Top Line: Accelerated partial breast irradiation (APBI) has a lot of good intrinsic upsides in the name itself.

The Study: Only 5 days or less of treatment? Amazing. Less than one-third the body volume receiving radiation? Sign me up. The looming questions across all the APBI studies, then, are establishing non-inferior effectiveness and cosmesis. We know from several previous APBI trials that, when using an external beam approach on appropriately selected patients, recurrence rates are exceedingly low, as with whole breast irradiation. So that leaves cosmesis, which didn’t seem different to patients enrolled in B39 but did get worse third-party scoring in RAPID. In contrast to these trials that employed twice daily treatments for five days using 3D techniques, the phase 3 PABI-IMRT-Florence trial employed once-daily treatments for five non-consecutive days using, you guessed it, IMRT. While it achieved pretty blockbuster results at the 5-year mark in 2015, we now have the 10-year analysis. 520 women with favorable breast cancer were randomized to standard (in 2005) 50Gy/25 whole breast tangents + 10Gy/5 lumpectomy cavity boost versus 30Gy/5 every other day APBI via IMRT. The primary endpoint was “equivalence” of ipsilateral breast tumor recurrence (IBRT) defined as a <2% difference at 5 years. Per usual, events were lower than expected with rates of IBRT only 1.5% for both arms at 5 years and 2.5% versus 3.7%, respectively, at 10 years. More intriguing were the huge differences in acute/late toxicity and cosmesis in favor of APBI—you really just have to look at table 3.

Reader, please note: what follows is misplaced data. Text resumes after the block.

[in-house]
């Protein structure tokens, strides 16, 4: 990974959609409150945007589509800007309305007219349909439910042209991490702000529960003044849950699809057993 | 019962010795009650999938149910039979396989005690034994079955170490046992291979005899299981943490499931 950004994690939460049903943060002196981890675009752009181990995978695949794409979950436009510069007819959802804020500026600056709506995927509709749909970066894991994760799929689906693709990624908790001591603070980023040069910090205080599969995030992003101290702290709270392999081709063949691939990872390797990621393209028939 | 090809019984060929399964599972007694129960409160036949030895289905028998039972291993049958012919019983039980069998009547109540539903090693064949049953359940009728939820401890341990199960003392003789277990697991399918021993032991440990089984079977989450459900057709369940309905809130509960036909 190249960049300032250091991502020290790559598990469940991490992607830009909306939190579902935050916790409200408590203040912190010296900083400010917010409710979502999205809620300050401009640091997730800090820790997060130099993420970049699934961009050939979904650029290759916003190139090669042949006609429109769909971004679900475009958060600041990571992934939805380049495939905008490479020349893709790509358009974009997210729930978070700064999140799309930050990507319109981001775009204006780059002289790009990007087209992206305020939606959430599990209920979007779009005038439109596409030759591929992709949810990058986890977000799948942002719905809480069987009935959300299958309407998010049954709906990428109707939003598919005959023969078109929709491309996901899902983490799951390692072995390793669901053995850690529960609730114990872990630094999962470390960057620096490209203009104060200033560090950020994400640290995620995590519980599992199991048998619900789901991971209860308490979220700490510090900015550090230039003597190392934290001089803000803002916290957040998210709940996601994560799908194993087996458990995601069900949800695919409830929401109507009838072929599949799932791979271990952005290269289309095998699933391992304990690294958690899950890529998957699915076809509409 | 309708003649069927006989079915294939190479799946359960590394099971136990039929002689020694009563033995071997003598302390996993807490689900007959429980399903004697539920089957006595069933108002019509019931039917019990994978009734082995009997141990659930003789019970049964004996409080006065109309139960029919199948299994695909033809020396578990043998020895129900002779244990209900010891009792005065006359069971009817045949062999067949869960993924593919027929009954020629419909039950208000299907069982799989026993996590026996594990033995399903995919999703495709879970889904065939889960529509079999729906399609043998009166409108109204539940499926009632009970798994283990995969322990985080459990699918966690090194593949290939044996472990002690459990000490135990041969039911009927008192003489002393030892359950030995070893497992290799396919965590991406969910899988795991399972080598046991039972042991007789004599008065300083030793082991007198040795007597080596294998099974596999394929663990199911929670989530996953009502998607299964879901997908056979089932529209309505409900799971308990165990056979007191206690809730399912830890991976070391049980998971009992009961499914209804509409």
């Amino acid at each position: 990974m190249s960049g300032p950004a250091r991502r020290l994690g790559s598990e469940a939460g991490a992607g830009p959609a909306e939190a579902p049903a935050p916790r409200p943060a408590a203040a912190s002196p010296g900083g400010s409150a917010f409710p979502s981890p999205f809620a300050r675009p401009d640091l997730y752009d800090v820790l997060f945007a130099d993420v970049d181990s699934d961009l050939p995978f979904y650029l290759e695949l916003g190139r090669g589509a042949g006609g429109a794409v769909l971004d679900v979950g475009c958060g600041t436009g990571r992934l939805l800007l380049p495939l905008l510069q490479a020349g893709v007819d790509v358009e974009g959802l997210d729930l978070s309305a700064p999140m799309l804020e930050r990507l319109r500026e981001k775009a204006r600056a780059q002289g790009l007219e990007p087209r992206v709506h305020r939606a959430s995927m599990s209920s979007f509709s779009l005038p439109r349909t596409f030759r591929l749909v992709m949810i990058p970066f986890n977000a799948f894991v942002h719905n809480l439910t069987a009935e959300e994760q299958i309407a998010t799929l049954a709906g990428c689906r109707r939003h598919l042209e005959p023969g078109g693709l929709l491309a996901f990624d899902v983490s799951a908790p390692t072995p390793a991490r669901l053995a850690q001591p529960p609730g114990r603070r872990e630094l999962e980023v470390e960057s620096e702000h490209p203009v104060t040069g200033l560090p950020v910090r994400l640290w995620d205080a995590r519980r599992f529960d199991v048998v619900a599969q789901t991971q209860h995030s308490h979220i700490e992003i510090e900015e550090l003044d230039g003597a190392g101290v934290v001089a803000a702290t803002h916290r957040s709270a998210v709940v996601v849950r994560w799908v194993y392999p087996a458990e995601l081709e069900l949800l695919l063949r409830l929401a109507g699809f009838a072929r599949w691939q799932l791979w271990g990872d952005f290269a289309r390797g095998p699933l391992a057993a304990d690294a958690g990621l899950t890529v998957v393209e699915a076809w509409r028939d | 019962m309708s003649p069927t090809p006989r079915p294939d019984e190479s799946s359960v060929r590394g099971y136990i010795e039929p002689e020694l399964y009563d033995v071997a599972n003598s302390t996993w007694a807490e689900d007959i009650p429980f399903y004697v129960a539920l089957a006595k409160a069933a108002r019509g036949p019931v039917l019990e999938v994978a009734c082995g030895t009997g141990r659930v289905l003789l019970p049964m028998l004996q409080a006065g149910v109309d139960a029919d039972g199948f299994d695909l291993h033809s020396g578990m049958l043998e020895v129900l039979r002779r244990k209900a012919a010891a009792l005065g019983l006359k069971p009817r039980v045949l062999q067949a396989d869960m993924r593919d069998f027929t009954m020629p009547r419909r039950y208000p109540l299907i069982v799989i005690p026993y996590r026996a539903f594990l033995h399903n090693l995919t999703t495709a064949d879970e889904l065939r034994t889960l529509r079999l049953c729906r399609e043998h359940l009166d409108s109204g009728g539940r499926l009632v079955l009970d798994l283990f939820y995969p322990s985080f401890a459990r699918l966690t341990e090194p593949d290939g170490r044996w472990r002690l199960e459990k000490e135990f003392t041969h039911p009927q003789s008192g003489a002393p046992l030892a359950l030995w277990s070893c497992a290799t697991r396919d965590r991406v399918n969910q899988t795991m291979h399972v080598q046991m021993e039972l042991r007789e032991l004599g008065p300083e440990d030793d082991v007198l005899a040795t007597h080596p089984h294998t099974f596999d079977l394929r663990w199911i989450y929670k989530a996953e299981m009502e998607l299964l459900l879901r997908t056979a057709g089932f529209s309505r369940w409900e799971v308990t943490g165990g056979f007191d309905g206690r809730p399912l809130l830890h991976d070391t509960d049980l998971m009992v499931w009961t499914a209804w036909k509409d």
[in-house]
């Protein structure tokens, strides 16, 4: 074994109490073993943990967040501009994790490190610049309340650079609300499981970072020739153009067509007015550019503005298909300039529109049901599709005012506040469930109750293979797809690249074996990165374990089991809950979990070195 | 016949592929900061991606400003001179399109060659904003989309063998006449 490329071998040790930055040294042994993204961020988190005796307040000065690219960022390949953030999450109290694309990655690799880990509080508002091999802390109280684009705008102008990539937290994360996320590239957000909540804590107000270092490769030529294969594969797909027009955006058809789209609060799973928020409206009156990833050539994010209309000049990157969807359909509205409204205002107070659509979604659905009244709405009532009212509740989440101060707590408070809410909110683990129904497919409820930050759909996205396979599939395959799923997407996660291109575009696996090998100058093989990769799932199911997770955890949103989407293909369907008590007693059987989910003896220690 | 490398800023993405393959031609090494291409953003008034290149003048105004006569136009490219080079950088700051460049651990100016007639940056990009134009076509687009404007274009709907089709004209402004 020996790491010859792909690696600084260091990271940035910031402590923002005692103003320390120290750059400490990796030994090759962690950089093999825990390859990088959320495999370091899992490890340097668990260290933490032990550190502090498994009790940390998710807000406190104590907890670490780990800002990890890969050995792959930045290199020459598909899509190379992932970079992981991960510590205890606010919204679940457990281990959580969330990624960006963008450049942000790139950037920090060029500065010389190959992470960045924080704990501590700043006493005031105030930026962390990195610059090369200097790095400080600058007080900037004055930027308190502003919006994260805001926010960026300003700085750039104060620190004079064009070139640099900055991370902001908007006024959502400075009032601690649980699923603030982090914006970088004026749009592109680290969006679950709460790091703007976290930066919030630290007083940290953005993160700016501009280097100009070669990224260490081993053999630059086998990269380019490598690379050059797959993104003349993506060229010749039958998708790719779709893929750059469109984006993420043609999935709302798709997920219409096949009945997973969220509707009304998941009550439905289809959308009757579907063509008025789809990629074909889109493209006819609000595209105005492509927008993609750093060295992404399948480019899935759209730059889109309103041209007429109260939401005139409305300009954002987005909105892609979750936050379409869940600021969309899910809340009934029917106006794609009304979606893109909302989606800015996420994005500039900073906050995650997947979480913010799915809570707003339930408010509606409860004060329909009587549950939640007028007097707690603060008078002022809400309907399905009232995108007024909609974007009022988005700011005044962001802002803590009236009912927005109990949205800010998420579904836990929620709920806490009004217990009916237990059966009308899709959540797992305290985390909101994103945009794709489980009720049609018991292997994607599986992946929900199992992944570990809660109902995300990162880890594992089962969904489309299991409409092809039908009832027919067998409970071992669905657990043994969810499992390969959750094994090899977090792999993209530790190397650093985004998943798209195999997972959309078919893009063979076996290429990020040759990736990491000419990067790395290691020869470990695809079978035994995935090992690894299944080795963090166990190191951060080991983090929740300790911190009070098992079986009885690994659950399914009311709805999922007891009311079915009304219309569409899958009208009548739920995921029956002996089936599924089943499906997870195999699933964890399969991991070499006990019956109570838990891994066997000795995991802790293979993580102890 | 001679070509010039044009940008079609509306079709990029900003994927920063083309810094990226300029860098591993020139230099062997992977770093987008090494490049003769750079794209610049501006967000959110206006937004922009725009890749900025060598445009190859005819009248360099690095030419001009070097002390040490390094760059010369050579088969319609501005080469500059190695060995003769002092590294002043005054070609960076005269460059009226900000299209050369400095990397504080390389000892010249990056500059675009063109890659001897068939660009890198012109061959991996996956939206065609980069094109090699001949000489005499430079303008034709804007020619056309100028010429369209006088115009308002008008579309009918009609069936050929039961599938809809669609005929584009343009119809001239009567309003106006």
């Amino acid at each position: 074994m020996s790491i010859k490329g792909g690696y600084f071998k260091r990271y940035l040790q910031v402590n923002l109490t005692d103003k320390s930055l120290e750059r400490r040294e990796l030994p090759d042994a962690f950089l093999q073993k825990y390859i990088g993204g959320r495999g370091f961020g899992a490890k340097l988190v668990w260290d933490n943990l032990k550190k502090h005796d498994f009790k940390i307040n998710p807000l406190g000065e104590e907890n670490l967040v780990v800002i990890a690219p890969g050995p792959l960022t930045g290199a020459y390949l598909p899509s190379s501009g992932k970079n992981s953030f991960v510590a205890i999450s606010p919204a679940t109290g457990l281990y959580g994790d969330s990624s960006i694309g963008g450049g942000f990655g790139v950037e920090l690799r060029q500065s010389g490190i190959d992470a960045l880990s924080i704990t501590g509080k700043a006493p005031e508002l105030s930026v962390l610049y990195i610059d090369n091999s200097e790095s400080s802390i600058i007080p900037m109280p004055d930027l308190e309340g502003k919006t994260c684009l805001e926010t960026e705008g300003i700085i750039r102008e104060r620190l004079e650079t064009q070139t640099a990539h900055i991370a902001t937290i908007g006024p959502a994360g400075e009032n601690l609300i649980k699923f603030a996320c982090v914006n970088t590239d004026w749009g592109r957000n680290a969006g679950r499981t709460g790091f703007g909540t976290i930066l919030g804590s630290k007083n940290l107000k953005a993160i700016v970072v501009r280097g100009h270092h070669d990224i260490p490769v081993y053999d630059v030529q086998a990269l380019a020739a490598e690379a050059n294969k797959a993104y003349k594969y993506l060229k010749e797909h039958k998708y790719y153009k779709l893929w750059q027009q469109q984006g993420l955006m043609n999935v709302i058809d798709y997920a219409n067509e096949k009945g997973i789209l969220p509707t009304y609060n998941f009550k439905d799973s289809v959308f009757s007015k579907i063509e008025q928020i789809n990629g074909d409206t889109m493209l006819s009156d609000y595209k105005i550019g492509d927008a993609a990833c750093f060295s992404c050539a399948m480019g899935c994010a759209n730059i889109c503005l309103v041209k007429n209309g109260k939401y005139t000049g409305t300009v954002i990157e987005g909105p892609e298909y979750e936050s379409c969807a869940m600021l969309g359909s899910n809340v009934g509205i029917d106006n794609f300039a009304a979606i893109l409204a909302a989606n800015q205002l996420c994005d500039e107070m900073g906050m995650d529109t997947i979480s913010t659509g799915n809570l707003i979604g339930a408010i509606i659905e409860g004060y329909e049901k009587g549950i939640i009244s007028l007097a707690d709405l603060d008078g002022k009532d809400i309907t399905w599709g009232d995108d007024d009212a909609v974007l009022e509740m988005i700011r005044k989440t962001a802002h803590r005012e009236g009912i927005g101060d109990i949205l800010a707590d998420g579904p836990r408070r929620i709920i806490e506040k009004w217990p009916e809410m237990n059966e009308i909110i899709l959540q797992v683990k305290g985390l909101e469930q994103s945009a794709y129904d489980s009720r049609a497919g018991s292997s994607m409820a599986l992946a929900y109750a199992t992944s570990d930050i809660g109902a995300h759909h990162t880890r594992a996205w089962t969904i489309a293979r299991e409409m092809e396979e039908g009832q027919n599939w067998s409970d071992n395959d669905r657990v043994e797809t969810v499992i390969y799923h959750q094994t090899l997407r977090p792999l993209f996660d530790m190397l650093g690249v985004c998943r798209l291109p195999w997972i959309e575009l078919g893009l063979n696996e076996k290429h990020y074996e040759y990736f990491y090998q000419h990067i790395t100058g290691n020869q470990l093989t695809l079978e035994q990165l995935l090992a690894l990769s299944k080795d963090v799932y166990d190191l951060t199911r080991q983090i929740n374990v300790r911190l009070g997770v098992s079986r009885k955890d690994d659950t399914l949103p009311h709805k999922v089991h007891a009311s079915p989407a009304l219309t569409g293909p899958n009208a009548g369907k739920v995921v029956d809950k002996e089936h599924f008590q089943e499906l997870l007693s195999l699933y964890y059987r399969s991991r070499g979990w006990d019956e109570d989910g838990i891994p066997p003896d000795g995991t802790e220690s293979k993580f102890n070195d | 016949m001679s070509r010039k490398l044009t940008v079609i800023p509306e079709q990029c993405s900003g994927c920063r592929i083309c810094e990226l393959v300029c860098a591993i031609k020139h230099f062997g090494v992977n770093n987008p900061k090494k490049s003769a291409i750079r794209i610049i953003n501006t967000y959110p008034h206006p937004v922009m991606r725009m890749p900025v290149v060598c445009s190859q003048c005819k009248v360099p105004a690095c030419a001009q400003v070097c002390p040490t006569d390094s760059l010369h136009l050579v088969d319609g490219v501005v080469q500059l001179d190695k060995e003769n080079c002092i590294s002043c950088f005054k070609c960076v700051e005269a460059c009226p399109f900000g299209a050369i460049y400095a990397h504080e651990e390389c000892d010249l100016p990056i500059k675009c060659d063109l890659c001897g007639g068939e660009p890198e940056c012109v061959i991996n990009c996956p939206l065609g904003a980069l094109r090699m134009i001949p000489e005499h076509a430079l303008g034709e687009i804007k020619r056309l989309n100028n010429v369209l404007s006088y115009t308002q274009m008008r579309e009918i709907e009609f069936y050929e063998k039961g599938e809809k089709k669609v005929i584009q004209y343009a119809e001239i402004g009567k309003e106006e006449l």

TBL: Unless you’re an insurance company, it’s hard to argue against the clinical superiority of 5 daily partial breast treatments with IMRT for low-risk breast least while we await more data on breaStBRT. | Meattini, J Clin Oncol 2020


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